In the 1950s, amid a booming economy and rapid scientific progress, a charismatic salesman sought to make his fortune with a chemical additive that he claimed would extend the life of car batteries. But tests at a federal government agency called the National Bureau of Standards, now known as the National Institute of Standards and Technology (NIST), showed that the additive didn’t work as advertised. Its director then had to battle public opinion and political pressure to defend the importance of scientific integrity. “The AD-X2 Controversy” tells the story of scientific tests, government hearings, a media firestorm, firings, re-hirings, the pivotal support of APS, and much more. The NIST-produced film contains a reenactment of part of an invited speech at a 1953 APS meeting by agency head Allen Astin, grandfather of actor Sean Astin, who also appears in the documentary.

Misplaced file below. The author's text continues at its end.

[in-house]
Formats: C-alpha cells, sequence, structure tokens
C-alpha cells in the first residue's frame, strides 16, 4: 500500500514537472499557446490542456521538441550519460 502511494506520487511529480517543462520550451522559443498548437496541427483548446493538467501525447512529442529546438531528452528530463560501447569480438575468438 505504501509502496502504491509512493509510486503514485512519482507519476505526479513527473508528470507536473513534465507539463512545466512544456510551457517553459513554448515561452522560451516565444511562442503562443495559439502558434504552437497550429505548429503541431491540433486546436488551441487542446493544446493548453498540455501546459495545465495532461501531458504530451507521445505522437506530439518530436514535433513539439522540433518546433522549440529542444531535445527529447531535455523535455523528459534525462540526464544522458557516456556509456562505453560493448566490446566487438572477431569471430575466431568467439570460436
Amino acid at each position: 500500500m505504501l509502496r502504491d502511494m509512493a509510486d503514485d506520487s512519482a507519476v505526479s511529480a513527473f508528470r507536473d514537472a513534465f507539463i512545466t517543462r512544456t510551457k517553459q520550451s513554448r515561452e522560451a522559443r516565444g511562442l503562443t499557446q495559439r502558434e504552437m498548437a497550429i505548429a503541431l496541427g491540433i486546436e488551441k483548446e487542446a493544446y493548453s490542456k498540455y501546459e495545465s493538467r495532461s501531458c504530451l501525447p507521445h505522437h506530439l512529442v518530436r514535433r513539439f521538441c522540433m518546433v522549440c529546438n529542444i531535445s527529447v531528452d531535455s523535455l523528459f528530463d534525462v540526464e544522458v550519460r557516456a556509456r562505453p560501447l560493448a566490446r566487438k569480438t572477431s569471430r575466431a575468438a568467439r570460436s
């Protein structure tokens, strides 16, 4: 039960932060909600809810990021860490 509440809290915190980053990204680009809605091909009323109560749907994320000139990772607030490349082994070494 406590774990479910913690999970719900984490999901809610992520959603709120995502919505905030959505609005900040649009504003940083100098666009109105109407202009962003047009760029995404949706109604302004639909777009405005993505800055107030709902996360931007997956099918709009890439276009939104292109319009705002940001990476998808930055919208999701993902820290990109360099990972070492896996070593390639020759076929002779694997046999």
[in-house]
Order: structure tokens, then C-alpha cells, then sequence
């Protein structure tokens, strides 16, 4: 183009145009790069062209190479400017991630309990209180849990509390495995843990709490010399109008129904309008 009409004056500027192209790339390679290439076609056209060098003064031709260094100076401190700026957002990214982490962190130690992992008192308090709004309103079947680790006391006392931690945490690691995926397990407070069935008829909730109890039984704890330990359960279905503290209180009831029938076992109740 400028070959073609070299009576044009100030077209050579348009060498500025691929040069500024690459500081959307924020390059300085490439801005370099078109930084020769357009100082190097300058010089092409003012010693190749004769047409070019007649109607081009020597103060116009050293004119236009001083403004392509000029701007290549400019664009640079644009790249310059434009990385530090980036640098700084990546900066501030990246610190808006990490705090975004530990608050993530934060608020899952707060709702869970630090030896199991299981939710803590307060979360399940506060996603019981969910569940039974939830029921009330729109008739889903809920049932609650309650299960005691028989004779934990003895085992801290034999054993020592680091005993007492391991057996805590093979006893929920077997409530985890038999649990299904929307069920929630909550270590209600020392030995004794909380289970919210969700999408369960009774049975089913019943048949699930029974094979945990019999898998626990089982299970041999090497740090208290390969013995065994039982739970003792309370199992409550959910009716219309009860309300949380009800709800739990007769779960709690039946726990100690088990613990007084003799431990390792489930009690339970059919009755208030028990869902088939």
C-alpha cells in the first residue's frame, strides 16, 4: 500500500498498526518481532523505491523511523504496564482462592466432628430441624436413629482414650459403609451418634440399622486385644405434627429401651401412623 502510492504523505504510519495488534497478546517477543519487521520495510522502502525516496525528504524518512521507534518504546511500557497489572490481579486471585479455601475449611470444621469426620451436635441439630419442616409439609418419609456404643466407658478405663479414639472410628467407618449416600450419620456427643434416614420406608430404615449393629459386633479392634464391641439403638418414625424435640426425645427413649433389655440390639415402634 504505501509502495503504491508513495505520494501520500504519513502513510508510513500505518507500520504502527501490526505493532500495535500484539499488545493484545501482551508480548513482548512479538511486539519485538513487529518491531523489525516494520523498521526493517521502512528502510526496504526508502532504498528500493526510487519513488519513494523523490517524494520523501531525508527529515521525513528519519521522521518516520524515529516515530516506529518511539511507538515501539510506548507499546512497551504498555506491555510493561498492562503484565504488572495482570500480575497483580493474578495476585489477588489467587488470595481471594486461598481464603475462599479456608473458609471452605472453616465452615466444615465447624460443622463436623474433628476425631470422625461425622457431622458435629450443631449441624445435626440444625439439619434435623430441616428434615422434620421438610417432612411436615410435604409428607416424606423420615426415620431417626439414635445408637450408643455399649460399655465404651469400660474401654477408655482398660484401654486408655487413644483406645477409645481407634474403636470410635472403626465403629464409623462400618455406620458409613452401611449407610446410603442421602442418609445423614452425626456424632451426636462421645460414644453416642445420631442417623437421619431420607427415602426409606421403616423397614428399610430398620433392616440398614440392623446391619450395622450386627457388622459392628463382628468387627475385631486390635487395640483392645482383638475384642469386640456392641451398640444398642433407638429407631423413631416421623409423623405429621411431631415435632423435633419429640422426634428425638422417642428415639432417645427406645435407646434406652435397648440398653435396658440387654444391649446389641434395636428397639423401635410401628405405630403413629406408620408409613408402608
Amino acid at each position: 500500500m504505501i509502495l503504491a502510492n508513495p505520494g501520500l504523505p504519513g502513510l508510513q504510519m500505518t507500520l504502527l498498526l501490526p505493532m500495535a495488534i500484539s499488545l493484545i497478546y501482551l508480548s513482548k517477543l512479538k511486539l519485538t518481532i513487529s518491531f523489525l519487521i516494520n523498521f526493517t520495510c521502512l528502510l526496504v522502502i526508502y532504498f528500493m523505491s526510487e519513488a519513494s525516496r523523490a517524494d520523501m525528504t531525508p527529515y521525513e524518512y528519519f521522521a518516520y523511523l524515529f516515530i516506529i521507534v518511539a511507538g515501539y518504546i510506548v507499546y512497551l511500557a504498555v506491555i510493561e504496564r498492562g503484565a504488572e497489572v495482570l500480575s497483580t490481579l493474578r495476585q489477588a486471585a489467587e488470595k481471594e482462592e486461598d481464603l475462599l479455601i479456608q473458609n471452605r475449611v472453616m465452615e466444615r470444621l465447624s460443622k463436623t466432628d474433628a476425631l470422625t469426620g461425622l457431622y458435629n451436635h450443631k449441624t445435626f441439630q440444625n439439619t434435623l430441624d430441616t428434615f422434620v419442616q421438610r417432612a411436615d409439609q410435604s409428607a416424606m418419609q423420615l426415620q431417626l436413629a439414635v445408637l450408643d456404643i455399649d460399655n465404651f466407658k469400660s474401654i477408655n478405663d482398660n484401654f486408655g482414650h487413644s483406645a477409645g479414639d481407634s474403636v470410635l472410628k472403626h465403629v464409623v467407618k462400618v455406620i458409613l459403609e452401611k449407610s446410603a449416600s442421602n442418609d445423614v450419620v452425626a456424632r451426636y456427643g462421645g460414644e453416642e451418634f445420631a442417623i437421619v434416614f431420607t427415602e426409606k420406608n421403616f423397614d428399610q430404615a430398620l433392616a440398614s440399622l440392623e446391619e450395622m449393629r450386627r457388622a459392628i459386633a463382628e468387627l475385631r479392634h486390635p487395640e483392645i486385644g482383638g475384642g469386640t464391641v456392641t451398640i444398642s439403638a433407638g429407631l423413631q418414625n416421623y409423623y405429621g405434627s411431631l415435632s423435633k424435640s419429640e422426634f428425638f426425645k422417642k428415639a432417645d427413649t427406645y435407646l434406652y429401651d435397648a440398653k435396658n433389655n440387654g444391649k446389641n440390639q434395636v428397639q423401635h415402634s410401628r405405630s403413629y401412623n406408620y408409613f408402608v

Come to watch the 23-minute film, then hear from a panel of present-day NIST employees, science historians, and APS staff. They will discuss the documentary, the role of scientific integrity in society, and how to effectively communicate scientific information to the public. The audience will then be invited to participate in a Q&A with the panel. This event is co-sponsored by the APS Forum on the History and Philosophy of Physics (FHPP) and NIST.
- Alberto Martinez, University of Texas at Austin, Professor, APS FHPP Chair
- Joe Martin, Durham University, Professor, History of Science and Technology
- Angie Hight Walker, National Institute of Standards and Technology, Senior Scientist
- Leon Geršković, National Institute of Standards and Technology, Film Producer and Director of Video and Digital Media Production
- Allie Lau, American Physical Society, Public Engagement Programs Manager